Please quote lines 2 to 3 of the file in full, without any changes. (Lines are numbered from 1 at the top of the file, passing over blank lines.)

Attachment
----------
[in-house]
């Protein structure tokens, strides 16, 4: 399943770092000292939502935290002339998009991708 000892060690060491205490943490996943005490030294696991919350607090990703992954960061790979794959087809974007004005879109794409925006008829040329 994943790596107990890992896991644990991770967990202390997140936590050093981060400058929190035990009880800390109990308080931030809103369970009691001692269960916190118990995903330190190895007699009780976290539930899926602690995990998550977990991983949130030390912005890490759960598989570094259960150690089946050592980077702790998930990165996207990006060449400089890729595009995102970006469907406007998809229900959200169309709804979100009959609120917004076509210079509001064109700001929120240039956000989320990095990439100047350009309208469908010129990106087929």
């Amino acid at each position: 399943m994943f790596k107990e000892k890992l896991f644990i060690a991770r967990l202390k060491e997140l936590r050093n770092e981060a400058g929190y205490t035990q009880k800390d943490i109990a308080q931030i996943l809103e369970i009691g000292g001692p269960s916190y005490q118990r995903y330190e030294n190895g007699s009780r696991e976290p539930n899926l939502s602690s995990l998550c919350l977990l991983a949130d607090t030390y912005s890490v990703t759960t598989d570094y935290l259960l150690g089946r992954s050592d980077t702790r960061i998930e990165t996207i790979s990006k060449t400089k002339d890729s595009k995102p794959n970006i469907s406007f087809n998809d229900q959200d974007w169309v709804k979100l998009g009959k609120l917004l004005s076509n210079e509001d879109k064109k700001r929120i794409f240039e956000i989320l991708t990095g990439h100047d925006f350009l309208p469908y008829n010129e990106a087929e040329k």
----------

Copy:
């Protein structure tokens, strides 16, 4: 399943770092000292939502935290002339998009991708 000892060690060491205490943490996943005490030294696991919350607090990703992954960061790979794959087809974007004005879109794409925006008829040329 994943790596107990890992896991644990991770967990202390997140936590050093981060400058929190035990009880800390109990308080931030809103369970009691001692269960916190118990995903330190190895007699009780976290539930899926602690995990998550977990991983949130030390912005890490759960598989570094259960150690089946050592980077702790998930990165996207990006060449400089890729595009995102970006469907406007998809229900959200169309709804979100009959609120917004076509210079509001064109700001929120240039956000989320990095990439100047350009309208469908010129990106087929």
């Amino acid at each position: 399943m994943f790596k107990e000892k890992l896991f644990i060690a991770r967990l202390k060491e997140l936590r050093n770092e981060a400058g929190y205490t035990q009880k800390d943490i109990a308080q931030i996943l809103e369970i009691g000292g001692p269960s916190y005490q118990r995903y330190e030294n190895g007699s009780r696991e976290p539930n899926l939502s602690s995990l998550c919350l977990l991983a949130d607090t030390y912005s890490v990703t759960t598989d570094y935290l259960l150690g089946r992954s050592d980077t702790r960061i998930e990165t996207i790979s990006k060449t400089k002339d890729s595009k995102p794959n970006i469907s406007f087809n998809d229900q959200d974007w169309v709804k979100l998009g009959k609120l917004l004005s076509n210079e509001d879109k064109k700001r929120i794409f240039e956000i989320l991708t990095g990439h100047d925006f350009l309208p469908y008829n010129e990106a087929e040329k």